Instant Inmate Search

Start your FREE search
The following is for informational purposes only

State Prisons

State Prisons

Among the US Justice system, there are a number of different incarceration institution types. These have certain similarities and differences, including structure, state vs. federal crimes, sizes and regulations. State prisons are one type of such institution.

What are State Prisons?

State prisons can be found in every US state. State prisons are governed by each state’s corrections department, and are not private institutions or county jails. State prisons are also in a different category than federal prisons. State prisons are long-term incarceration facilities that are used after sentencing. Generally speaking, felons and inmates are housed in state prisons for more than a year, and in some cases, for decades.

State prisons are established to house convicted felons that have broken state laws. These institutions provide both punishment and reform. State prisons have differing security classifications, including High, Medium, Low, or Minimum. These classifications correspond to the seriousness of a crime that was committed, the convict’s demonstration of intent, and the likelihood that they may harm others (such as other prisoners and guards) during incarceration.

Some states, usually those that are smaller and / or have lower population, have just a few state prisons, while other states, such as Texas, Florida, or New York, have over thirty-five state prisons.

State Prison Structures

State Prison Structures

Corrections departments vary state by state. States have certain cultural differences from one another that may be influenced by their geographic locations, their specific law enforcement challenges, and by whether it is governed by a Republican or Democratic administration. For this reason, it is hard to define a standard state prison structure across the US. State laws that dictate the types of services and the minimal thresholds that must be available to prisoners also vary. These might include:

  • Levels of access to medical, dental, and mental health services, including substance abuse treatment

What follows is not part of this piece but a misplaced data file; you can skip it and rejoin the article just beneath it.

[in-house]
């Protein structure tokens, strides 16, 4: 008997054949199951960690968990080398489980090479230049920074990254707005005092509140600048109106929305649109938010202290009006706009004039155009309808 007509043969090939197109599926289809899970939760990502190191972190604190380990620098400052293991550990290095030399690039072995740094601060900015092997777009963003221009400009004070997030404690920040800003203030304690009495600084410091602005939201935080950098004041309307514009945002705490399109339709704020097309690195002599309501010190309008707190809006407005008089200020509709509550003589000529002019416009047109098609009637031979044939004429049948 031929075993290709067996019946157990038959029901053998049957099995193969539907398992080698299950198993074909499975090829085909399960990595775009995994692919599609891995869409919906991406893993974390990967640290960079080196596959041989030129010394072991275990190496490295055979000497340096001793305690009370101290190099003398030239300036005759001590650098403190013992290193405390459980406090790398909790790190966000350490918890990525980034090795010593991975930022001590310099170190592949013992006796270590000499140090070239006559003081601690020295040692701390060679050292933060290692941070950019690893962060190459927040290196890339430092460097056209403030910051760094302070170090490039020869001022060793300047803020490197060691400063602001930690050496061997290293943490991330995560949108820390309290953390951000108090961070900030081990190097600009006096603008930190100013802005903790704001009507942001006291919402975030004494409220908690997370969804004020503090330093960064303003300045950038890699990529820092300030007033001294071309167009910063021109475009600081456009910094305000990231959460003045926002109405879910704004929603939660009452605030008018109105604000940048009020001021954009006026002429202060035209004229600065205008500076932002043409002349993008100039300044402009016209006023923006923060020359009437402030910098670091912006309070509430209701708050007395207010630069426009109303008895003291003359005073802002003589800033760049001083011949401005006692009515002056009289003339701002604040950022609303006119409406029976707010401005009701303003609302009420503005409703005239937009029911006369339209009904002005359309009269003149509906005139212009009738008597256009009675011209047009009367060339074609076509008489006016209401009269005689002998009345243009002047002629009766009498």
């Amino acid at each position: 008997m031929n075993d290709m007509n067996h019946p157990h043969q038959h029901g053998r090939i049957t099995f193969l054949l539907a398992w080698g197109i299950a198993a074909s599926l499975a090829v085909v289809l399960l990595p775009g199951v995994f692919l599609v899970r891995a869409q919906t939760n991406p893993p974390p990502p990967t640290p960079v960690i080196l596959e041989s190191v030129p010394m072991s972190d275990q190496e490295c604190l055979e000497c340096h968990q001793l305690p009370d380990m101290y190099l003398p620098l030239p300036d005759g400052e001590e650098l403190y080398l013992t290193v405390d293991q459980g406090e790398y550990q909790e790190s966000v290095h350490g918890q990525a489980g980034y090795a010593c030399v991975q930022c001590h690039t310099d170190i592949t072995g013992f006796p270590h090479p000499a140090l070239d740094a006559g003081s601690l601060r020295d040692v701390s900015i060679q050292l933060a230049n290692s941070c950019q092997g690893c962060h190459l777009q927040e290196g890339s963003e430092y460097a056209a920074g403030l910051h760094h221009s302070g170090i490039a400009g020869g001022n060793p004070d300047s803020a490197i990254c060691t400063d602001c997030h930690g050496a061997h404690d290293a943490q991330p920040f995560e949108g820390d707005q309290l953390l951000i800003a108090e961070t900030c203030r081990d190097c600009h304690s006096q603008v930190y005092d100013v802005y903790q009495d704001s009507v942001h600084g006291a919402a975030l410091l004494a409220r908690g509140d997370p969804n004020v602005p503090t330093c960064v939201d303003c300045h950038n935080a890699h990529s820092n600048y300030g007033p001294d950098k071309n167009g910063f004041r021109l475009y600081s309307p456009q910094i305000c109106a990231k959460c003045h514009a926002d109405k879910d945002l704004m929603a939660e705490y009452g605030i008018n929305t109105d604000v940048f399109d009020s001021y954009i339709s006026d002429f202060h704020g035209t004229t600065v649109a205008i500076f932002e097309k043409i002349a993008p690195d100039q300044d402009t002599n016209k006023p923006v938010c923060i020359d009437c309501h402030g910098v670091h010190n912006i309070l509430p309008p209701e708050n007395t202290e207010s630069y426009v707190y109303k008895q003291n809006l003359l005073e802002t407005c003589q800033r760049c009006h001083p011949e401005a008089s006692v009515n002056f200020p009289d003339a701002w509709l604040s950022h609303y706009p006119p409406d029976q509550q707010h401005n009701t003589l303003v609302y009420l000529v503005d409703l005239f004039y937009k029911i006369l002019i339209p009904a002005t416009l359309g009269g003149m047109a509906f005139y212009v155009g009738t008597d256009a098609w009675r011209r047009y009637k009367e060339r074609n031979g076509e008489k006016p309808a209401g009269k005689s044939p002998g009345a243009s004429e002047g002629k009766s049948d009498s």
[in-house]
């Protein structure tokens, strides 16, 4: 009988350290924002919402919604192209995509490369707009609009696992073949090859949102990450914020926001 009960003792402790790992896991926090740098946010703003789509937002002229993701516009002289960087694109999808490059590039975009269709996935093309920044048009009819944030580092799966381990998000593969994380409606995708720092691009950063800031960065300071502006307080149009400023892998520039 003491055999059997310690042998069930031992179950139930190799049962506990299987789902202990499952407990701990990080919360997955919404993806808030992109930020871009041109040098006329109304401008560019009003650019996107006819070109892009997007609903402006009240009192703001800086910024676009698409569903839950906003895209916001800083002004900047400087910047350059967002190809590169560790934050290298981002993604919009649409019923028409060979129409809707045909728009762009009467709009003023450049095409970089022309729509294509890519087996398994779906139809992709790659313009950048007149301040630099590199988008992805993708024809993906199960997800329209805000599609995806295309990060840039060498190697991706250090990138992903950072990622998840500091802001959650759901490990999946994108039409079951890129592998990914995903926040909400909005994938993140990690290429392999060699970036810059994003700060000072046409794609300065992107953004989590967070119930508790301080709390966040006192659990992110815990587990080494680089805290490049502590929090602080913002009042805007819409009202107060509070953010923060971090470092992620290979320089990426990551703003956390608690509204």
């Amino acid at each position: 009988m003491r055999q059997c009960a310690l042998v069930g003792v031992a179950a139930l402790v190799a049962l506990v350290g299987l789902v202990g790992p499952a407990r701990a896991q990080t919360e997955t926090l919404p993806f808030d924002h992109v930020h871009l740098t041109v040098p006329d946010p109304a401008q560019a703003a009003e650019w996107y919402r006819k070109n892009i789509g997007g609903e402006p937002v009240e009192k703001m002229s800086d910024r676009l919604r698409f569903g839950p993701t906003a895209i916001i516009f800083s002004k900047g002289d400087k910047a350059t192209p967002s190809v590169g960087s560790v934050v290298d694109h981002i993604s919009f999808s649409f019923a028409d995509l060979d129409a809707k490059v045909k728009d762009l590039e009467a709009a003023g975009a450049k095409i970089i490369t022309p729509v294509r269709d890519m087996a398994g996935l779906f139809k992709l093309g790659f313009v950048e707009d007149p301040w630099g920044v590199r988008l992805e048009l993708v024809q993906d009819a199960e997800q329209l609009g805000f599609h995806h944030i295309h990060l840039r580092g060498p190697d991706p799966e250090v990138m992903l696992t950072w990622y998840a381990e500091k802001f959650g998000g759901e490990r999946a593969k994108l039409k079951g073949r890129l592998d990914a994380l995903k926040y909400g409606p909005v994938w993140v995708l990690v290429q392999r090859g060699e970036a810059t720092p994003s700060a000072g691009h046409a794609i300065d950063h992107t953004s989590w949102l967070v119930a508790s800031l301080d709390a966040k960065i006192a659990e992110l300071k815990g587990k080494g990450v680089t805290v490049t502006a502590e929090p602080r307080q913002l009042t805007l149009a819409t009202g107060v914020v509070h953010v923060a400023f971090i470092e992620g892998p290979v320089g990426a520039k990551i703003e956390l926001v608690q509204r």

• Educational programs
  • Physical space set up
  • Rehabilitative programs
  • Access to jobs and other activities
  • Facilities, such as libraries or gyms
  • Rules and regulations, including visitation policies

Inmates at State Prisons

State prisons house those that are convicted of state crimes. The range can be from fairly mild offenders, to violent, or even repeat offenders. This range is why there are different state prison classifications:

  • High / Max Security State Prisons / Supermax – these state prison types are reserved for criminals that are known to be violent, and have a history of perpetrating further violence while incarcerated. Convicts in these institutions may be guilty of murder, kidnapping, treason, or other serious and violent crimes. Repeat offenders are much more likely to be in high security prisons. Supermax prisons are becoming less mainstream in the US, but some still exist. Supermax and maximum-security prisons rely on solitary confinement to prevent violence, and visitation is not allowed or is very limited. High security institutions offer low amounts of flexibility or recreation to prisoners. It is common for higher security state prisons to have high walls or strong chain fences surrounding the property. These barriers may have electronic detection devices and powerful spotlights.
  • Medium Security State Prisons – these types of state prisons hold inmates who have been convicted of less serious crimes, such as minor assaults and smaller thefts. The inmates in medium security prisons are considered less dangerous than those in maximum security prisons. Medium security prisons are often surrounded by fences with guard towers. Many medium security prisons have educationalfacilities that are similar to schools. These prisons also often have athletic facilities, such as an indoor gym, or a basketball court or outdoor track.
  • Low / Minimum Security State Prisons – these state prison types host prisoners that are not considered dangerous and are unlikely to try to flee. Many of the inmates in these institutions were convicted of nonviolent crimes, such as business theft, fraud, obstruction of justice,or perjury. They live in comfortable rooms and usually have some freedom in how they navigate the prison and choosing their recreational activities. Minimum security prisons range from large institutions to small camp-type facilities.
  • Juvenile State Corrections Centers – If an offender is under 18and has been charged with a state crime,they go to state juvenile corrections centers. Usually, these institutions offer counselling, education, job training, and recreation. Most importantly, youth offenders are kept separated from adult convicts.

State prison systems can be large or small, and have different structures and programs. This largely depends on how the state’s department of corrections functions, and whether the state is under a Democrat or Republican governor. Federal prisons function completely separate from state prisons.

Instant Inmate Search